The saguaro has been called monarch of the Sonoran Desert, supreme symbol of the American Southwest, and a plant with personality. It is renowned for the variety of odd, all-too-human shapes it assumes—shapes that inspire wild and fanciful imaginings. Since 1933 this extraordinary giant cactus has been protected within the Saguaro National Park. Preserved with it are other members of the Sonoran Desert community—other cacti, desert trees and shrubs, and animals. In lushness and variety of life, the Sonoran Desert far surpasses all other North American deserts. And yet it is one of the hottest and driest regions on the continent. Summer midday temperatures commonly climb above 100 degrees. Fewer than 12 inches of rain falls in a typical year. Between the summer and winter rainy seasons it is not unusual for months to pass without a drop of rain. Plants and animals able to survive in this environment, with adaptations specially designed for desert survival, make up one of the most interesting and unusual ecosystems in the United States. This world awaits you in the desert plains, mountains, and foothills of Saguaro National Park.
First Stop: Red Hills Visitor Center (west)
Second Stop: Desert Discovery Nature Trail on the scenic Bajada Loop Drive
For centuries peoples of the Sonoran Desert have used products of the saguaro. In summer the saguaro produces a nourishing bounty of juicy, fig-like fruits. Tohono O’odham Indians knock them off the cacti with long poles, From the fresh fruit they make jam, syrup, and for religious ceremonies, wine. The fruit is so important to the Tohono O’odham that they mark the season of its harvest as the beginning of their new year. Saguaros also provide edible seeds and strong woody ribs that O’odham use to build fences and shelters.
Many features help the saguaro store and conserve that precious desert commodity—water. Accordion-like pleats allow the cactus to expand and hold water collected through its roots. Spongy flesh in its trunk and branches serves as a reservoir, storing water as a slow-to-evaporate gelatin-like substance. Unlike most plants, the saguaro has no conventional leaves that transpire large amounts of water. The food-making process of photosynthesis normally carried out by leaves is performed in the trunk and branches. Spines shade the plant, shield it from drying winds, and discourage animals. Waxy skin also aids in reducing moisture loss.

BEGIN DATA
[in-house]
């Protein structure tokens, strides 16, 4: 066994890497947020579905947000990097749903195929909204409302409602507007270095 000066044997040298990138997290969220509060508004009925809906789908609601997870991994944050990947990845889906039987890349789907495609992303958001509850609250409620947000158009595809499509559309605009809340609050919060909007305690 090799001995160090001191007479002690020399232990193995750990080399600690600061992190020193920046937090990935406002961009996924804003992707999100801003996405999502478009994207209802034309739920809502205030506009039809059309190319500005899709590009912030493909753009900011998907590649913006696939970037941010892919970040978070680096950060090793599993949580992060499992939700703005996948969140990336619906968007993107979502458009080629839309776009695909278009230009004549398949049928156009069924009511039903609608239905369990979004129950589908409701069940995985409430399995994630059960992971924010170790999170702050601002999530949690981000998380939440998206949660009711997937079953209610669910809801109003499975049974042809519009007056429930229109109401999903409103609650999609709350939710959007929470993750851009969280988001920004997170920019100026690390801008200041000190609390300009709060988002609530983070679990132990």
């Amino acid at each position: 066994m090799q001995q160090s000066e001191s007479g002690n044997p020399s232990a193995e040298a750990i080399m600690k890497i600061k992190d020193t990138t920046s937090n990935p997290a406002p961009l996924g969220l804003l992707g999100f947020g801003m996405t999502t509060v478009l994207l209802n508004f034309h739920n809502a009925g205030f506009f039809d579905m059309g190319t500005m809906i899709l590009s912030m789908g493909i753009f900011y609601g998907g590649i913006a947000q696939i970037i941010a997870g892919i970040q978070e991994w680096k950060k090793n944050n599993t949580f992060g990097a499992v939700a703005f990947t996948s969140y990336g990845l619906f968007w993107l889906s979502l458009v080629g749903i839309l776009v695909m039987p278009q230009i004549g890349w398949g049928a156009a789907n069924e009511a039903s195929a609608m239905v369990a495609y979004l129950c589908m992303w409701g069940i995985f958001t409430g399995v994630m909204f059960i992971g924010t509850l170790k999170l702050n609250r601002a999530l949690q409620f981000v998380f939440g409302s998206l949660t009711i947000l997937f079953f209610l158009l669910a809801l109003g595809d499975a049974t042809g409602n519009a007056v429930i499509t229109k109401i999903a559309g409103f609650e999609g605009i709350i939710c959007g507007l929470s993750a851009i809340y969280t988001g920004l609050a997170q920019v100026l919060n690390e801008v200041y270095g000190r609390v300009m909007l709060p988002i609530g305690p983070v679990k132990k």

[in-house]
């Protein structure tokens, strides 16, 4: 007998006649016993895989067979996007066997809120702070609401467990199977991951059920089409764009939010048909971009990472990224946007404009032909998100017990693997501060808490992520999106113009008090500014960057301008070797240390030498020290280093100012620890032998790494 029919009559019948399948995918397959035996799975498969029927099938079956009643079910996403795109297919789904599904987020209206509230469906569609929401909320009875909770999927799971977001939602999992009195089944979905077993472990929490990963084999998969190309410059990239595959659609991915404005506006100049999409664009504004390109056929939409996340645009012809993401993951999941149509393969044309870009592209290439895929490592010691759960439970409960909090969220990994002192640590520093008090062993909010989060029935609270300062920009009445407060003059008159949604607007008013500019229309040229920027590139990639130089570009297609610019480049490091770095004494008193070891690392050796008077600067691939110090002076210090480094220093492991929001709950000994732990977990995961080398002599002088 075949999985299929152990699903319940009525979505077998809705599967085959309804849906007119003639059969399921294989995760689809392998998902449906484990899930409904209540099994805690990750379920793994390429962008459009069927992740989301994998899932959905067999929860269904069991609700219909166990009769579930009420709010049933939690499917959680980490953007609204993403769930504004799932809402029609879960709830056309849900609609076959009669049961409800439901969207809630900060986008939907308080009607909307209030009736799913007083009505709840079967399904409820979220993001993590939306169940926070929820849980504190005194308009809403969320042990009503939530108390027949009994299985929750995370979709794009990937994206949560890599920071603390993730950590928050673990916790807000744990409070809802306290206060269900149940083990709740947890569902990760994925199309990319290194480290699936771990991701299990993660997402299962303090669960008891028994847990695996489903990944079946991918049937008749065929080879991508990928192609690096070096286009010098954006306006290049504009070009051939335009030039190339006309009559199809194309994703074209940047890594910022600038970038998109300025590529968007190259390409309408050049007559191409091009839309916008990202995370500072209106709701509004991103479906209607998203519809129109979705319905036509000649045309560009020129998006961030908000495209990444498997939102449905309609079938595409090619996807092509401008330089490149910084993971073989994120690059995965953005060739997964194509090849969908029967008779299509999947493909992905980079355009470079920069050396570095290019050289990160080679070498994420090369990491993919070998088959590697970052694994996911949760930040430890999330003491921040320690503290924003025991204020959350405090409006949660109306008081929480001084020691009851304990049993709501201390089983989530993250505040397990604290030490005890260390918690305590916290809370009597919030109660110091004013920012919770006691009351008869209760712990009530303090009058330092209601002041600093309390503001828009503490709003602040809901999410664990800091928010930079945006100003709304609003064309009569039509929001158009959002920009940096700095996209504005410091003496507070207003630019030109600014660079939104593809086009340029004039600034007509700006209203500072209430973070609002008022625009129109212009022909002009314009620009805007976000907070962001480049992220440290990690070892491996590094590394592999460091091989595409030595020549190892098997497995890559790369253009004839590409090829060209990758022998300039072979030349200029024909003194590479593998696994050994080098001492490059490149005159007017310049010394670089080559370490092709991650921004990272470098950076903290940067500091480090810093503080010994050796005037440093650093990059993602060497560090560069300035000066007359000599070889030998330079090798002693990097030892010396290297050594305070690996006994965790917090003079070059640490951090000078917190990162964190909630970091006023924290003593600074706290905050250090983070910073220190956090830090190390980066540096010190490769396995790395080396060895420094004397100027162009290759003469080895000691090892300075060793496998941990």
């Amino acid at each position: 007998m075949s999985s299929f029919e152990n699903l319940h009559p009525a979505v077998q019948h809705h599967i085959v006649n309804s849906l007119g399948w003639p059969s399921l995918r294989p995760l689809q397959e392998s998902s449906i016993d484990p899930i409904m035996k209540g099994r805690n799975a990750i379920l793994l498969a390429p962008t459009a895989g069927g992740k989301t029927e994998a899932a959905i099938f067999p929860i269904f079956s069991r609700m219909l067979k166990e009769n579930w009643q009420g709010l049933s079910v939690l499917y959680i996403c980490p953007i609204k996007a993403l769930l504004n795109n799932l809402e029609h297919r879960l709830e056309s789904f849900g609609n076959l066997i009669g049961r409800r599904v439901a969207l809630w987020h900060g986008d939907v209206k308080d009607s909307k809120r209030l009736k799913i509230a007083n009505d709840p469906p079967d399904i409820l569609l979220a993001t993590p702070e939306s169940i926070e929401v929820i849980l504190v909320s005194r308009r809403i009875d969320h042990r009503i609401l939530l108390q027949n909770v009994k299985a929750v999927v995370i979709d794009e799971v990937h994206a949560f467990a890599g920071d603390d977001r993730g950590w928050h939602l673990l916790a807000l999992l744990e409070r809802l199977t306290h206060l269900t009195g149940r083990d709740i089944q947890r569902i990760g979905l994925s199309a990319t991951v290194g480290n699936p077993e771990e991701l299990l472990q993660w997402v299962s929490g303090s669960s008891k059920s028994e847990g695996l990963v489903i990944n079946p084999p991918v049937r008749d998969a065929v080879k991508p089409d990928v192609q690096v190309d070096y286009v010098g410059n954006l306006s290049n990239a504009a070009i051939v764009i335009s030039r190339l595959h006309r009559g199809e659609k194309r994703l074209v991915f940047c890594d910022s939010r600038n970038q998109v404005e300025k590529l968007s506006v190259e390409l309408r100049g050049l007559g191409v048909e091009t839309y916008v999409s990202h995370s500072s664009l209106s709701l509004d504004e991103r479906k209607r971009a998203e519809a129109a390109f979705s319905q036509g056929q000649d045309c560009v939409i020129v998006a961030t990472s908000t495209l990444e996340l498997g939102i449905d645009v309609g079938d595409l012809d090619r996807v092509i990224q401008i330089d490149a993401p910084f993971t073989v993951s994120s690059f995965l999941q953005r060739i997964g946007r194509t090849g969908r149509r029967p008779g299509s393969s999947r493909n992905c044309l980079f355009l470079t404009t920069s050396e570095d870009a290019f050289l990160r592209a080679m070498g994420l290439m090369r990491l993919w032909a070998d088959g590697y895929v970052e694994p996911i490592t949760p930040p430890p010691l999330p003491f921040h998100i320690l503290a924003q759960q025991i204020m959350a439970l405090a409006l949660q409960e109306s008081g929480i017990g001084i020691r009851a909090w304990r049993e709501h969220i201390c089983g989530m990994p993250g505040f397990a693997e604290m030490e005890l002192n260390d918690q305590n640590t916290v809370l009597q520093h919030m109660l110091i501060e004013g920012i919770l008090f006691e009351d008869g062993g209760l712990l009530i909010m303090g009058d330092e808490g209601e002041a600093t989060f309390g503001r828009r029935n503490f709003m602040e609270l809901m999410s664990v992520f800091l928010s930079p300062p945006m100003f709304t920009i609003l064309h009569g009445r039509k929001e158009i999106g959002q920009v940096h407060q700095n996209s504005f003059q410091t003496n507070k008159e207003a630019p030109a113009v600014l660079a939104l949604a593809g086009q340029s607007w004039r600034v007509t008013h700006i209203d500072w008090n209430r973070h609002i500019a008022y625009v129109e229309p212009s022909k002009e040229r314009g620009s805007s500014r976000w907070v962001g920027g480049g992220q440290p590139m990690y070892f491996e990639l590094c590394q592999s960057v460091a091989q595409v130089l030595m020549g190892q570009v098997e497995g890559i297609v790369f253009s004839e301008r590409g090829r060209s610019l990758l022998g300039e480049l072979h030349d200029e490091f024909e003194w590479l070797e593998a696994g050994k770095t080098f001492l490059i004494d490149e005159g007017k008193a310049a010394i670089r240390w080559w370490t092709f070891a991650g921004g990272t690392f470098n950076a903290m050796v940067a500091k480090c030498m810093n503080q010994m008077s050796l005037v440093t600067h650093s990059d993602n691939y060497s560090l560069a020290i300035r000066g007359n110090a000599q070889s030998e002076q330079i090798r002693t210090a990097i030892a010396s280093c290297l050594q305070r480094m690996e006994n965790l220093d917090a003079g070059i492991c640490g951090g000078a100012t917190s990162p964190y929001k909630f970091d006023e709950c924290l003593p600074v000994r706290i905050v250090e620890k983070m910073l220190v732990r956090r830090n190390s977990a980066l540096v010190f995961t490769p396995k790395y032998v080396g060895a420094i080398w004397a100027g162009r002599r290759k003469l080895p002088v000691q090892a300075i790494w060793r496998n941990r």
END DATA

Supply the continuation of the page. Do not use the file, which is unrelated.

The saguaro is like a multi-storied apartment complex—many animals live in close quarters and occupants change constantly. Two common residents, the Gila woodpecker and gilded flicker, drill nest holes in the trunks and larger branches. The birds excavate new holes each spring, often making and rejecting several cavities in one season before settling in to raise a family. This provides holes for other animals, who move in rapidly. Animals competing for homes include American kestrel, Lucy’s warblers, cactus wrens, western kingbirds, phainopeplas, elf owls, screech owls, purple martins, and honeybees. For residents the holes are a retreat from temperature extremes. Insulated by thick walls, the holes are up to 20 degrees cooler in the summer and 20 degrees warmer in winter than outside. Red-tailed hawks and Harris hawks don’t live in holes but build bulky nests in saguaros.
Third Stop: Signal Hill Trail
The saguaro can reach the ripe age of 175-200, with arms appearing somewhere between 75-90 years of age. The Saguaro National Park’s cacti foreboding yet beautiful in their desert element. Their ominous characteristics defensive strategies and ways of protecting themselves from the heat and predators, including human beings. One must have an open mind when thinking about the beauty of cacti forests as well as a healthy respect for these sentinels (or any other cacti) of the Sonoran Desert.
Highly recommend visiting the Saguaro National Park west of Tucson. For a photographer, endless photo opportunities around every spiny “Big Green Giant.”
All information courtesy of Saguaro National Park brochure.
Click on Cheryl’s Digital Photography for additional images, under Travel. Thanks for traveling the Southwest with me these past several weeks.